- Distribution Networks — Where
- Responsibility Assignments — Who
- Timing Cycles — When
- Motivation Intentions — Why
In Zachman’s opinion, the single factor that makes his framework unique is that each element on either axis of the matrix is explicitly distinguishable from all the other elements on that axis. The representations in each cell of the matrix are not merely successive levels of increasing detail, but actually are different representations — different in context, meaning, motivation, and use. Because each of the elements on either axis is explicitly different from the others, it is possible to define precisely what belongs in each cell.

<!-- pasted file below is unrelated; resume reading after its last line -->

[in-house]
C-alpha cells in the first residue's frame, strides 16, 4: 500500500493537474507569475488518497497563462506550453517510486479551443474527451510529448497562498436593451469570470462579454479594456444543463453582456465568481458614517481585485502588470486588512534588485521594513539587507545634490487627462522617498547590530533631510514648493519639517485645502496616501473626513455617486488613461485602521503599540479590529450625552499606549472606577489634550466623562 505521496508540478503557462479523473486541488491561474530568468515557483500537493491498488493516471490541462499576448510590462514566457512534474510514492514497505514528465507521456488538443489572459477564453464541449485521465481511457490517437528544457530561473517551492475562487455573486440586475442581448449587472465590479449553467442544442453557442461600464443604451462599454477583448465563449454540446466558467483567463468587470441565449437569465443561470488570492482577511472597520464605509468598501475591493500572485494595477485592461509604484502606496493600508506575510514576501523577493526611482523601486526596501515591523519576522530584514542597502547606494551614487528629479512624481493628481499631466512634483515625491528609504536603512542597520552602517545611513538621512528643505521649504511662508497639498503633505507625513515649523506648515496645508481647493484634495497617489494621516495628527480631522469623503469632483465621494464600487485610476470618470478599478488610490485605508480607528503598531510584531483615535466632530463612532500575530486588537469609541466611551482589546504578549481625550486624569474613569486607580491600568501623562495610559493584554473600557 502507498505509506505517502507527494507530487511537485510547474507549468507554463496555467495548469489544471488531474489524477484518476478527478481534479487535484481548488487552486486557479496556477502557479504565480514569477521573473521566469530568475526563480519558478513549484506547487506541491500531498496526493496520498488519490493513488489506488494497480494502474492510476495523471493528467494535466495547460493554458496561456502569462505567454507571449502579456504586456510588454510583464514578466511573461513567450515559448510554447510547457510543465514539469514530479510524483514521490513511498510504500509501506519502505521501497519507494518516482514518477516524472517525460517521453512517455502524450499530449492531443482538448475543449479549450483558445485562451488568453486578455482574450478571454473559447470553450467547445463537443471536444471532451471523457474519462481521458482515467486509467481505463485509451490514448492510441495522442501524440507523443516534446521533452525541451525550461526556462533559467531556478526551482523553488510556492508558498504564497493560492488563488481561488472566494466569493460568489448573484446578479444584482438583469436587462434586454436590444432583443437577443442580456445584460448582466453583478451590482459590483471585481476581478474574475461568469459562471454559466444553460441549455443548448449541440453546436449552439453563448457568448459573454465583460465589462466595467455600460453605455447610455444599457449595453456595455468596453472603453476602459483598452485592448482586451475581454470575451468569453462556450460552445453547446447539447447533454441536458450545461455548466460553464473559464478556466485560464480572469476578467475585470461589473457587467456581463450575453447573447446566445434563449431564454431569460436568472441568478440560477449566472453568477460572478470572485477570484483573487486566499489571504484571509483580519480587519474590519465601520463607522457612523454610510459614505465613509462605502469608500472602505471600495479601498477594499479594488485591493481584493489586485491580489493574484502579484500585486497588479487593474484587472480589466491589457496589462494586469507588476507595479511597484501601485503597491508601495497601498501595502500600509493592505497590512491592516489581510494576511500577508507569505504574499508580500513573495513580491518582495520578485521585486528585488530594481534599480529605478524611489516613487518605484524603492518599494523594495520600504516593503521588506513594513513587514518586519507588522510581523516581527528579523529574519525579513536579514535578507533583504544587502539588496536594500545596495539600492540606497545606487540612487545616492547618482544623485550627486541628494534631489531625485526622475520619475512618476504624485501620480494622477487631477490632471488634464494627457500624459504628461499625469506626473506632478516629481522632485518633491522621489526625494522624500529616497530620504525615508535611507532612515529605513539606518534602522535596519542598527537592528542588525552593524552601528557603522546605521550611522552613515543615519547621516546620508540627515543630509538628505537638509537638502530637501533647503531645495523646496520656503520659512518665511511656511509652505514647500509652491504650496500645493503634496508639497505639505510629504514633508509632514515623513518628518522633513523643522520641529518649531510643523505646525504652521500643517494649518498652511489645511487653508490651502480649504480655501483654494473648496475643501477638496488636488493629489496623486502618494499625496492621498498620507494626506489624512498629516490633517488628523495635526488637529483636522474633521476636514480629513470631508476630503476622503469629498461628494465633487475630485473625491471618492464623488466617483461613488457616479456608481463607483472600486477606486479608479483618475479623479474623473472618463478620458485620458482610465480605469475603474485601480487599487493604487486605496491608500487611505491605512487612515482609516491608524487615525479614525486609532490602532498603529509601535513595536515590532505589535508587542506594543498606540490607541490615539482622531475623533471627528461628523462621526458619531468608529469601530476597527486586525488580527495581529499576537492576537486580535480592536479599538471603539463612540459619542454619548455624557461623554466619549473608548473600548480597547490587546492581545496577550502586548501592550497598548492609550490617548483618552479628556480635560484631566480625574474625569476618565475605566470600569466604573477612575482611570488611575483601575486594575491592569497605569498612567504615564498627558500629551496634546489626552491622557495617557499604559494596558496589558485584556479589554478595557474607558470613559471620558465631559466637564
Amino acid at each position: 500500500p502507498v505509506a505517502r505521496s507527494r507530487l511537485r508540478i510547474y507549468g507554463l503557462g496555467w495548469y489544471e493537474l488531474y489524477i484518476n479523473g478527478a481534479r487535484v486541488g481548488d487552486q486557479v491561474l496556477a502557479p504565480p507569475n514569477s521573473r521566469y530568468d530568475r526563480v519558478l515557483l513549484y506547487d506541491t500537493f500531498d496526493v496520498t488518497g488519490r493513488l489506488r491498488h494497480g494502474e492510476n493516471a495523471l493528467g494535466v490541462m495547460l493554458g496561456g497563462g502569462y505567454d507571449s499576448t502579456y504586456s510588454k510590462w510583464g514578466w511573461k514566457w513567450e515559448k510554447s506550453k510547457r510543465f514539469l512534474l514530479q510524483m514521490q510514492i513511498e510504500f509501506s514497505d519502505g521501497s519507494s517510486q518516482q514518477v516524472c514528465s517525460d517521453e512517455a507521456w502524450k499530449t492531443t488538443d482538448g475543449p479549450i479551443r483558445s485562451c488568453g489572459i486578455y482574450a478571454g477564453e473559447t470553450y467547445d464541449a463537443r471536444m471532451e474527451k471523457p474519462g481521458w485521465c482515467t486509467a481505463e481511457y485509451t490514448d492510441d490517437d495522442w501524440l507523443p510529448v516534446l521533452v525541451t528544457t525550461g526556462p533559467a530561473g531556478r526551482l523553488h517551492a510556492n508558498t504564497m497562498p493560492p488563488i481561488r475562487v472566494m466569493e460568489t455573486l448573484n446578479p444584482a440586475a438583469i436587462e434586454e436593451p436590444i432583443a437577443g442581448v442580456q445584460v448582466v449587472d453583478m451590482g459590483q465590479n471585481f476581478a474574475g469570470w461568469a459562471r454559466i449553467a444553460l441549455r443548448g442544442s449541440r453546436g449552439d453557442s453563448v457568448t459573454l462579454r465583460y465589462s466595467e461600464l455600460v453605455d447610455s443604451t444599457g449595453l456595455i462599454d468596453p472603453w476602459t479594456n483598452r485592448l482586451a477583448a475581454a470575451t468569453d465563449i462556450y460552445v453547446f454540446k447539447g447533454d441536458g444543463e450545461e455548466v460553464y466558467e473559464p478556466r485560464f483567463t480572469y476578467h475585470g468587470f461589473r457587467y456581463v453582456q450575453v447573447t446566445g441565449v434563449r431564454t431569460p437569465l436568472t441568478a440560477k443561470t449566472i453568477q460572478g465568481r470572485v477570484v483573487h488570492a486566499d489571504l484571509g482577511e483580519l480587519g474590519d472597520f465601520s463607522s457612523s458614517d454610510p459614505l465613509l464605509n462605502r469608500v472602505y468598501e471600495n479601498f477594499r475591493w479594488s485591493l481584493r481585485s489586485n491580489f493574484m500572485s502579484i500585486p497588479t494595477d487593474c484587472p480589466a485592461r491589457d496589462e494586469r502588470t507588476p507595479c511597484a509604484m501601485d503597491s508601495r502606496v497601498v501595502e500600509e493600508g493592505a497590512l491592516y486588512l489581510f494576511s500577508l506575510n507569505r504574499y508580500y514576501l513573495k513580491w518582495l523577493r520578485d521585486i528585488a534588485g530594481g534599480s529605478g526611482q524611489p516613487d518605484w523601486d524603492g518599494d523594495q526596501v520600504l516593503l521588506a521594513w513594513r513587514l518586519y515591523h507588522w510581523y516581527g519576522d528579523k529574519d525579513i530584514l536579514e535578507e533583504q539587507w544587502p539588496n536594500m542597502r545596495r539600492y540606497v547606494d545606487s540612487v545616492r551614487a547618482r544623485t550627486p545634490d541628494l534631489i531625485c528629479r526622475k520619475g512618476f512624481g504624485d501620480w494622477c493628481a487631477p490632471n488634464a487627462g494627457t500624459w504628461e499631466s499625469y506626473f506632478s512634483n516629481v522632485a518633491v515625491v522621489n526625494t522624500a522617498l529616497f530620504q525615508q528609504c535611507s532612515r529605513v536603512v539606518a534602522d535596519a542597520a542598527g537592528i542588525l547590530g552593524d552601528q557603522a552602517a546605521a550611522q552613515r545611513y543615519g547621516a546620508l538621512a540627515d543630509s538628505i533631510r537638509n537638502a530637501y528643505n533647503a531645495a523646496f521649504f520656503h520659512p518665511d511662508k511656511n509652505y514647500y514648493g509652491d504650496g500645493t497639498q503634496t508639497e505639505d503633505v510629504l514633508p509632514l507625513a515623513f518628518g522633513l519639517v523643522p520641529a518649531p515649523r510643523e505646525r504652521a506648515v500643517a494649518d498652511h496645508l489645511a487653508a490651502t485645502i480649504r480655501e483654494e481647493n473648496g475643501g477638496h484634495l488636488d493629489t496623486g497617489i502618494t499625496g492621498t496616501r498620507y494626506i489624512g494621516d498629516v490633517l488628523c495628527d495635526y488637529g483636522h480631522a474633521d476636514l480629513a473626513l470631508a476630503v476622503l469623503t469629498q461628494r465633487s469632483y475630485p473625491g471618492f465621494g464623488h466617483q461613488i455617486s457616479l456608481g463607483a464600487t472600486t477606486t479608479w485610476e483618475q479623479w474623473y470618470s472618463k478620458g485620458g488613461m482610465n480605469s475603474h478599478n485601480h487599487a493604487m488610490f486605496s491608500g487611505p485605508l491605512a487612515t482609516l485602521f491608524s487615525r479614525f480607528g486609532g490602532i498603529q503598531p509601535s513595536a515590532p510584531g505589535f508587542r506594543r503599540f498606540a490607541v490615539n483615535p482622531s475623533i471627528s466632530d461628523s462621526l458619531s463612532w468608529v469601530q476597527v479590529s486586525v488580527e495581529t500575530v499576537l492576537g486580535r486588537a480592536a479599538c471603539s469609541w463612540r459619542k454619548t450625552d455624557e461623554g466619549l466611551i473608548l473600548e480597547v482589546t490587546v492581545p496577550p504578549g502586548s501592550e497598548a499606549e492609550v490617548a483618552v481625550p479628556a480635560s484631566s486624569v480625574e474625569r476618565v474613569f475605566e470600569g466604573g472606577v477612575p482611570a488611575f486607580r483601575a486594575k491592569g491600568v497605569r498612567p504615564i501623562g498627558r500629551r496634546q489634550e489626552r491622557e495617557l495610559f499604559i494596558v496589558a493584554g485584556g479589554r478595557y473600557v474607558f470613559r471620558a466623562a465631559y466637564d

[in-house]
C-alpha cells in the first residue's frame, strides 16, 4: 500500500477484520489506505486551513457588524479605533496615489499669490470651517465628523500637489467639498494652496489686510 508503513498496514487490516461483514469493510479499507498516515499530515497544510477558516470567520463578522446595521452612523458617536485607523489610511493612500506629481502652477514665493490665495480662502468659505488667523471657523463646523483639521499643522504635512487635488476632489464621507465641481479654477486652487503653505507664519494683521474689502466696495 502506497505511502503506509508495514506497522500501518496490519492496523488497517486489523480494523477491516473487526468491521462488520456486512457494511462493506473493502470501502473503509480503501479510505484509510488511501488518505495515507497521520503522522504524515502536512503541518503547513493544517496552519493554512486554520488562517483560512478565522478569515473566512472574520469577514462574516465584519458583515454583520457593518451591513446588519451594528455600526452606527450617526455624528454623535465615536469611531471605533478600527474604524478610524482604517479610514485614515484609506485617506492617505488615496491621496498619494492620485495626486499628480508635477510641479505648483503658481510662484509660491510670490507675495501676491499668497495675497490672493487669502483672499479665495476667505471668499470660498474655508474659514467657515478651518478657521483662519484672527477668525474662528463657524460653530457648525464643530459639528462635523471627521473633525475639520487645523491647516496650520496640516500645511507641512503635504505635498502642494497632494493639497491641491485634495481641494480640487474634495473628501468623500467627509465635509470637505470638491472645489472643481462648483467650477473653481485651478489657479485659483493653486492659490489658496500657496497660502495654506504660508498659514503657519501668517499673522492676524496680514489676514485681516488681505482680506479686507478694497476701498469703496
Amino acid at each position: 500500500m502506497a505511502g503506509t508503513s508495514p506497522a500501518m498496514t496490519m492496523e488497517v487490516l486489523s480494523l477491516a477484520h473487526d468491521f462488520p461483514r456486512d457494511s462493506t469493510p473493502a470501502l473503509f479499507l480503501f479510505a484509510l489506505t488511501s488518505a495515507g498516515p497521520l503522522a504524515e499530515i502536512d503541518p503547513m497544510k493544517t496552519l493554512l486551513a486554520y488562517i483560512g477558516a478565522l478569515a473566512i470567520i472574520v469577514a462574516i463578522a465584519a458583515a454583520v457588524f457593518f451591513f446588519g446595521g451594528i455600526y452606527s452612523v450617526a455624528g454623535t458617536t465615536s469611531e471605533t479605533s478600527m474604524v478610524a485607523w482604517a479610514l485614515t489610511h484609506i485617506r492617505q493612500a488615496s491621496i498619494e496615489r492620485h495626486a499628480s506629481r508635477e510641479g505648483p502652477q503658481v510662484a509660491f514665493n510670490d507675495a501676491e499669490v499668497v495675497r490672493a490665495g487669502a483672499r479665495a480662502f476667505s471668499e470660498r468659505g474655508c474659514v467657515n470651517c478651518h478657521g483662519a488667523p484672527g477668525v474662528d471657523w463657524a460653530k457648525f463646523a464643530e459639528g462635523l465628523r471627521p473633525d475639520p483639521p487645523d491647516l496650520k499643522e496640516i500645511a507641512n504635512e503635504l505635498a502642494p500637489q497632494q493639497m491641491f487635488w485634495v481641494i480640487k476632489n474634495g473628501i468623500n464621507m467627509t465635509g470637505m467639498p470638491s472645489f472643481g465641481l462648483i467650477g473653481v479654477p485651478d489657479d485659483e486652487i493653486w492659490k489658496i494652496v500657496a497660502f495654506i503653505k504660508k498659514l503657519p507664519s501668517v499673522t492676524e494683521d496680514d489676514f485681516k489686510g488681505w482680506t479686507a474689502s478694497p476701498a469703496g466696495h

Models of cells
The Zachman Framework typically is depicted as a bounded 6 x 6 "matrix" with the Communication Interrogatives as Columns and the Reification Transformations as Rows. The framework classifications are repressed by the Cells, that is, the intersection between the Interrogatives and the Transformations.
The cell descriptions descriptions are taken directly from version 3.0 of the Zachman Framework.
- Executive Perspective
- (What) Inventory Identification
- (How) Process Identification
- (Where) Distribution Identification
- (Who) Responsibility Identification
- (When) Timing Identification
- (Why) Motivation Identification
- Business Management Perspective
- (What) Inventory Definition
- (How) Process Definition
- (Where) Distribution Definition
- (Who) Responsibility Definition
- (When) Timing Definition
- (Why) Motivation Definition
- Architect Perspective
- (What) Inventory Representation
- (How) Process Representation
- (Where) Distribution Representation
- (Who) Responsibility Representation